“There were no passenger train derailments. This is the first year with no such derailments since recording began more than 20 years ago”.

More than 20 years ago. Remember that date. That’s pre 1994 – the year the railways were privatised. Now, what was that The Greens said? Oh yes, “privatisation, has been disastrous for safety and reliability”

Some ‘disaster’…

In fact, the truth is that rail safety has been steadily improving for decades & that improvement has continued under privatisation. The Greens are not telling the truth about rail safety.

Now let’s take a look at punctuality. This is more complex due to the fact the way performance is measured has changed over the years. Before privatisation it wasn’t really monitored. BR used to publish a performance figure in their annual report but how it was calculated is a mystery, it certainly wasn’t transparent. The figure never got above 90%. Privatisation brought in a standard method of calculating punctuality called the Public Performance Measure (PPM) it’s monitored independently & published openly.

Rather than supply you with a single chart, I’d suggest you look at this which will give you a whole host of information on punctuality & performance:

Click to access rail-trends-factsheet-2012-13.pdf

There’s no doubt that there was a major setback after that Hatfield crash in 2000. Yet this led to the demise of Railtrack & the establishment of Network Rail, which turned the situation around & punctuality rose even higher. Since privatisation, there’s been a huge increase in the numbers of trains run every year & we’ve seen a massive increase in the numbers of passengers being carried.

Today, punctuality is far better than under BR but it is starting to fall back as our old network is put under increasing pressure. We’ll come back to this point later, but yet again the Greens have been shown to be deceiving people with their claims. Their attitude to privatisation appears to have nothing to do with the reality on the ground & everything to do with grandstanding in the hope of gaining some votes.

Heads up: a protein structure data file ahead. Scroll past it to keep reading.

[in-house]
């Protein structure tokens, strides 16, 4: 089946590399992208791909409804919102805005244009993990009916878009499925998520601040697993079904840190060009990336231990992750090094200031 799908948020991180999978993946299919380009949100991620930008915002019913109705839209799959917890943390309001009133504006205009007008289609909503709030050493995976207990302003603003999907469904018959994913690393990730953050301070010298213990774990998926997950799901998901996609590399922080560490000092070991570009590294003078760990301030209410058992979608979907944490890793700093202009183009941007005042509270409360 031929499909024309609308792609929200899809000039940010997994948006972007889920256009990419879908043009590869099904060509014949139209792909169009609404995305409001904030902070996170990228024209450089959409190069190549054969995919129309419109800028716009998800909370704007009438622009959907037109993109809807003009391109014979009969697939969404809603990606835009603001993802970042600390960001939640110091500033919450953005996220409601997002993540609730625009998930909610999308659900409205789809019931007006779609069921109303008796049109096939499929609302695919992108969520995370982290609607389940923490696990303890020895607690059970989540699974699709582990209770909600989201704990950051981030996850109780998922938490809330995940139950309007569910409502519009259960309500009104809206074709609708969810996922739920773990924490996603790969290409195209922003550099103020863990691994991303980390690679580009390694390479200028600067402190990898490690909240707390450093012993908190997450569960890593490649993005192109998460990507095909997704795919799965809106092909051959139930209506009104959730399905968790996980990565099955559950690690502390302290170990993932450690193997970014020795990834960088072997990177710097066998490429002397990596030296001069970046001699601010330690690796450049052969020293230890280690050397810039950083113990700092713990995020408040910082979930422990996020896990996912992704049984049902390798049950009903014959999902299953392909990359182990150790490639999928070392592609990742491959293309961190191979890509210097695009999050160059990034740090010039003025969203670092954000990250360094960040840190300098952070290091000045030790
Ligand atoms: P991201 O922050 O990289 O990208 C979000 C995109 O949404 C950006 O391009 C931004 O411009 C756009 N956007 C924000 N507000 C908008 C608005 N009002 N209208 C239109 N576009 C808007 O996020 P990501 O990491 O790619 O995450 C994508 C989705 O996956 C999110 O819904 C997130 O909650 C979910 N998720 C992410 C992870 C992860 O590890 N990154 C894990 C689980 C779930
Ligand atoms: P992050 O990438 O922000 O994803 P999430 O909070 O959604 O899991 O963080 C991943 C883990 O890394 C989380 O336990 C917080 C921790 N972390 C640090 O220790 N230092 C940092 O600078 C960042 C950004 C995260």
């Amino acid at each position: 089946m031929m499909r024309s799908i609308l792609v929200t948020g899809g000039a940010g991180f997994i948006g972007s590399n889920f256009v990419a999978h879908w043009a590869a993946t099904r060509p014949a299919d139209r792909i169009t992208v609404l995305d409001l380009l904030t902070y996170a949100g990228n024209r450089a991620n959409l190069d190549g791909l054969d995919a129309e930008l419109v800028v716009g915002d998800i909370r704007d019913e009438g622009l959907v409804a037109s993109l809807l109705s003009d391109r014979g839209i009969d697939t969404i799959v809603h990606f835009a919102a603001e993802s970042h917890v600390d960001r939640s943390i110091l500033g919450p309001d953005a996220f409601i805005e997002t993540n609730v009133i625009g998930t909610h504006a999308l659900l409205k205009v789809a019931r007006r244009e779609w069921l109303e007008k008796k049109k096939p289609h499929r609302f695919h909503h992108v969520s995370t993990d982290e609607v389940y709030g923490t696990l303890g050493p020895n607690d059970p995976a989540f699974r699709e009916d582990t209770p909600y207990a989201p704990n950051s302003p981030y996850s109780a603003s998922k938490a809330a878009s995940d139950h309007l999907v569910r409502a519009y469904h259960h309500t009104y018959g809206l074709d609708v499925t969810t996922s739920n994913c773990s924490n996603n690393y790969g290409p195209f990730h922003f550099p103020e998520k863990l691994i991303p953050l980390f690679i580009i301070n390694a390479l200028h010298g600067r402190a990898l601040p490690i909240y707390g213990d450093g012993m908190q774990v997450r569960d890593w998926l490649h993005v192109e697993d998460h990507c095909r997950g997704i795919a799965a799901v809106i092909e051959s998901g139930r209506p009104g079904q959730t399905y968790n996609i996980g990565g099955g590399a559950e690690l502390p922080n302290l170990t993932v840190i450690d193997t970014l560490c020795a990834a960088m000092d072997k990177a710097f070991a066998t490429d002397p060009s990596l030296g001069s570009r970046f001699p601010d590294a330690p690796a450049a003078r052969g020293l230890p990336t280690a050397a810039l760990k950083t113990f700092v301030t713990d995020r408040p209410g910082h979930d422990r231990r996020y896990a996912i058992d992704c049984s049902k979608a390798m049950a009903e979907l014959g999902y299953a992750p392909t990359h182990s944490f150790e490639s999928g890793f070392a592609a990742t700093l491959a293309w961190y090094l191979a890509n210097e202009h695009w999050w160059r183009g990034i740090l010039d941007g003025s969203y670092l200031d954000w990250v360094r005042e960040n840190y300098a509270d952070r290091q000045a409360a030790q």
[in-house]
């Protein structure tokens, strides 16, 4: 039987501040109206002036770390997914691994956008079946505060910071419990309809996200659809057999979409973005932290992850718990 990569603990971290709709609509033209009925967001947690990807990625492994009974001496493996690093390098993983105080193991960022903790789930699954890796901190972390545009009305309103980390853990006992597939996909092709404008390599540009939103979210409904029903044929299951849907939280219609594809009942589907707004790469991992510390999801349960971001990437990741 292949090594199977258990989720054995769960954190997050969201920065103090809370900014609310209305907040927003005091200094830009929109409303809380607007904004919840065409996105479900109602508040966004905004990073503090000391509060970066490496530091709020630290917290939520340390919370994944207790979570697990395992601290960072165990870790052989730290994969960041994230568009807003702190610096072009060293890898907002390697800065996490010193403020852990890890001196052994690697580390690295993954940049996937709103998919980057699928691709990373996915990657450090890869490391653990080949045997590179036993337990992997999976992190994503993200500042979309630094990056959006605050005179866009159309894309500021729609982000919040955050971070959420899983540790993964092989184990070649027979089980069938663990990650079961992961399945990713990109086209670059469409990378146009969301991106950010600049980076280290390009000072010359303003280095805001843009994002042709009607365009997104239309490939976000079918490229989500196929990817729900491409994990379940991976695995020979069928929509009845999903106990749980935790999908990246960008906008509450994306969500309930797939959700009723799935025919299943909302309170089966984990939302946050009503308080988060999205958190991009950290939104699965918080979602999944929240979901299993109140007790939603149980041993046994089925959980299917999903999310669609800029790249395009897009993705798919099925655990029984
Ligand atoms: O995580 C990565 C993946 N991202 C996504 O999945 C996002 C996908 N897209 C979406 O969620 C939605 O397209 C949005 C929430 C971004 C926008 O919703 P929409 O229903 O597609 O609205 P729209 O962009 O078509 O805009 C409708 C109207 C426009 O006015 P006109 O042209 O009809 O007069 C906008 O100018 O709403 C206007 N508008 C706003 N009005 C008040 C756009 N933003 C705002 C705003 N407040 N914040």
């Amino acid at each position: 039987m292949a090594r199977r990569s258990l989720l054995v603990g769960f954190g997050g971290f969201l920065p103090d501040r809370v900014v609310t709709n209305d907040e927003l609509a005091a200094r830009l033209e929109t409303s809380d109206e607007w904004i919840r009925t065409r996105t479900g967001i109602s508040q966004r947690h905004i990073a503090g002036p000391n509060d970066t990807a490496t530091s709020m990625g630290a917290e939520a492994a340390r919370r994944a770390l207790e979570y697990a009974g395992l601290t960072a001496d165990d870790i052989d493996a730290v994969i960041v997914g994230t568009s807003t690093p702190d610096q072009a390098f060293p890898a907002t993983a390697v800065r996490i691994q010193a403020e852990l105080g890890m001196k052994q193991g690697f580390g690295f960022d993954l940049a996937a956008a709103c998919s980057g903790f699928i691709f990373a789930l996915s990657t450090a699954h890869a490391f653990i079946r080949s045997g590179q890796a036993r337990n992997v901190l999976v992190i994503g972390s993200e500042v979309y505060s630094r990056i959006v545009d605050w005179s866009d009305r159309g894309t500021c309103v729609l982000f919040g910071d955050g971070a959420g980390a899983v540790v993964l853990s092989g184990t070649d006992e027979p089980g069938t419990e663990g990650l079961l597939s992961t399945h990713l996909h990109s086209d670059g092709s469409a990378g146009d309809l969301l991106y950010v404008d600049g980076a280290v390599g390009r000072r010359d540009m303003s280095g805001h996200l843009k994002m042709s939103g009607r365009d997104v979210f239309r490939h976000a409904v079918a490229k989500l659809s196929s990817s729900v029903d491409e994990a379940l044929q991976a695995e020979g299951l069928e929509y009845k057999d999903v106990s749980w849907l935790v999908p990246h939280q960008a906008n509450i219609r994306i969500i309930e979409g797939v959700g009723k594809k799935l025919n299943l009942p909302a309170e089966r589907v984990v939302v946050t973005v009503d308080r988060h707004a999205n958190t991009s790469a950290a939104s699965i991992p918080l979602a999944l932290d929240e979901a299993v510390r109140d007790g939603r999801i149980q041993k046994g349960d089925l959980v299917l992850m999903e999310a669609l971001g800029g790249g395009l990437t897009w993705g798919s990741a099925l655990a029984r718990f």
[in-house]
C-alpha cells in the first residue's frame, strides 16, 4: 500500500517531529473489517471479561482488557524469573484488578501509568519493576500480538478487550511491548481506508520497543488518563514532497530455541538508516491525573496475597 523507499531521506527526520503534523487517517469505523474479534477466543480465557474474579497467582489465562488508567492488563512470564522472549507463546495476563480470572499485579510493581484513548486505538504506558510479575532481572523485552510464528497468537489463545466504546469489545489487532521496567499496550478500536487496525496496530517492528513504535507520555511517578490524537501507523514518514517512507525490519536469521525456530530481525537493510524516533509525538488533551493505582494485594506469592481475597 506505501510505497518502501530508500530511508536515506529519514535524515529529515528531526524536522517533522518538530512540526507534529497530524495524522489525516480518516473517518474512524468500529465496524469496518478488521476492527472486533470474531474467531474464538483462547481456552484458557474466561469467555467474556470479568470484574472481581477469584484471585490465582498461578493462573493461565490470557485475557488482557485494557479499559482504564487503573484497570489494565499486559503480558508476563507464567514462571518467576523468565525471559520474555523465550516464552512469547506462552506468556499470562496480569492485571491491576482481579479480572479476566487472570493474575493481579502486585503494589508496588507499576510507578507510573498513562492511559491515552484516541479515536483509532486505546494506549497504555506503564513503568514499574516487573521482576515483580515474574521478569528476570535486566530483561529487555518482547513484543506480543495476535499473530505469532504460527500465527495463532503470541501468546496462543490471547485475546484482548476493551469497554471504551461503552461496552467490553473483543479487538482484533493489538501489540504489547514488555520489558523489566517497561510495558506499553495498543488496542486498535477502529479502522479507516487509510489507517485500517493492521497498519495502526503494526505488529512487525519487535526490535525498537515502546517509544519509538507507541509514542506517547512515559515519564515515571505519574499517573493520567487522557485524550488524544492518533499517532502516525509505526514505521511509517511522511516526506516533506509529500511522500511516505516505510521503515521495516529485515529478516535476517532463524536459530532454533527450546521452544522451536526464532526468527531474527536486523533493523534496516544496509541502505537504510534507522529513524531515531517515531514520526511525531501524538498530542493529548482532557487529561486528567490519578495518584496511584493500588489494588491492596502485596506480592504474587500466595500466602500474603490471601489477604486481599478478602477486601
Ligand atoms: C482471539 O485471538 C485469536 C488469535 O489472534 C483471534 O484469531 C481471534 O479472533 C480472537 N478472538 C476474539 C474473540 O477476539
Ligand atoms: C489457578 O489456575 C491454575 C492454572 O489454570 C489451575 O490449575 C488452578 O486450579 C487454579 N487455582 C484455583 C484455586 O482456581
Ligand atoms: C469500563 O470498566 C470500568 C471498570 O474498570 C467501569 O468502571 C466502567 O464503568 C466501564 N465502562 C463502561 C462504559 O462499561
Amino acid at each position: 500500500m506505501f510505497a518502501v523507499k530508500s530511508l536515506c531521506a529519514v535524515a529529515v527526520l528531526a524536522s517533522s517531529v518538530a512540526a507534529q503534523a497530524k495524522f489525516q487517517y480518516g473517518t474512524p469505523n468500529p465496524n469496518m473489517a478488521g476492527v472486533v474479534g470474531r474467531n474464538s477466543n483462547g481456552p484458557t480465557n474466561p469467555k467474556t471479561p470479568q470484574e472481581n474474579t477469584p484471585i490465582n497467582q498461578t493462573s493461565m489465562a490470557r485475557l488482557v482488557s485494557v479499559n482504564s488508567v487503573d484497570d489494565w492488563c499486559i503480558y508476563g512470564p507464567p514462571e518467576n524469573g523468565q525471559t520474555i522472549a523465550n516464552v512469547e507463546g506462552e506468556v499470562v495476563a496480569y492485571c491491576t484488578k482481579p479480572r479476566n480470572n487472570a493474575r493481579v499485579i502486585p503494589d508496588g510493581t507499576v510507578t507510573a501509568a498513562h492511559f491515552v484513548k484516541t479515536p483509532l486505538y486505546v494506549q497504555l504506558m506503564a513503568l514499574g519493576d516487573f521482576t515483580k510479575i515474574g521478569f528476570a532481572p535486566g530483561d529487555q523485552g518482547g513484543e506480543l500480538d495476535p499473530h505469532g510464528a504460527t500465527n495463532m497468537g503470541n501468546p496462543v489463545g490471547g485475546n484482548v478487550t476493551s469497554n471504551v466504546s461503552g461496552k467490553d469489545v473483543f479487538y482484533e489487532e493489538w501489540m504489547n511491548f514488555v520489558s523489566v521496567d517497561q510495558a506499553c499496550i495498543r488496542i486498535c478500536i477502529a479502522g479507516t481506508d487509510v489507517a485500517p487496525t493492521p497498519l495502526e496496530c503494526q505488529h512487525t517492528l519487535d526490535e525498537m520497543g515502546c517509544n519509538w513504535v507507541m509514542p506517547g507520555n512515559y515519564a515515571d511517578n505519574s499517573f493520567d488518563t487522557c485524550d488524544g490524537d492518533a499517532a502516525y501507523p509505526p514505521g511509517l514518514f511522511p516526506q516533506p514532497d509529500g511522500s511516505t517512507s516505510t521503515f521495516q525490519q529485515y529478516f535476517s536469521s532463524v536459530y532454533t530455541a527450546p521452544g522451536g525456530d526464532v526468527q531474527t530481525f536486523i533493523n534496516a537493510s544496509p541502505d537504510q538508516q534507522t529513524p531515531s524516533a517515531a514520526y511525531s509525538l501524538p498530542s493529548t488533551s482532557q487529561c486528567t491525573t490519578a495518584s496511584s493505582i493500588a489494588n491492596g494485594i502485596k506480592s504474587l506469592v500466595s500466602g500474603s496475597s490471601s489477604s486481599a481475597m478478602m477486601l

Now let’s move on to their attitude to High Speed 2 (Hs2). The Greens claim that:

“TR244 The Green Party believes that long-distance service provision should not concentrate on high speeds where this will affect local service provision or take up an excessive amount of limited resources. The Green Party supports the principle of a new north-south high speed line which would reduce the number of short-haul flights within the UK.”

Well, that’s nice! But what do those fine principles mean in practice? Opposing building a new North-South high speed line, that’s what!

The utterly bizarre thing about this position is that it contradicts many of their other high-sounding ideals about extending rail use, getting more freight on rail, reducing air travel – and protecting the environment (amongst others).

Hs2 is designed to relieve the pressure on the UK’s major rail artery, the West Coast Main Line (WCML) which is the busiest mixed use railway in Europe. The line is already running drastically short of spare capacity at the Southern end between Rugby & London but it will be full by 2024 at the latest. That means we need to be need to do something now. That something is phase 1 of Hs2 which was planned to be open by 2026. Incredibly, the Greens oppose building Hs2. The effect of not building is will be rail gridlock on the WCML, followed shortly after by the East Coast Main Line (ECML). Allowing this to happen defies logic & commonsense. It’s anything but ‘green’, yet this is what the Greens want to do.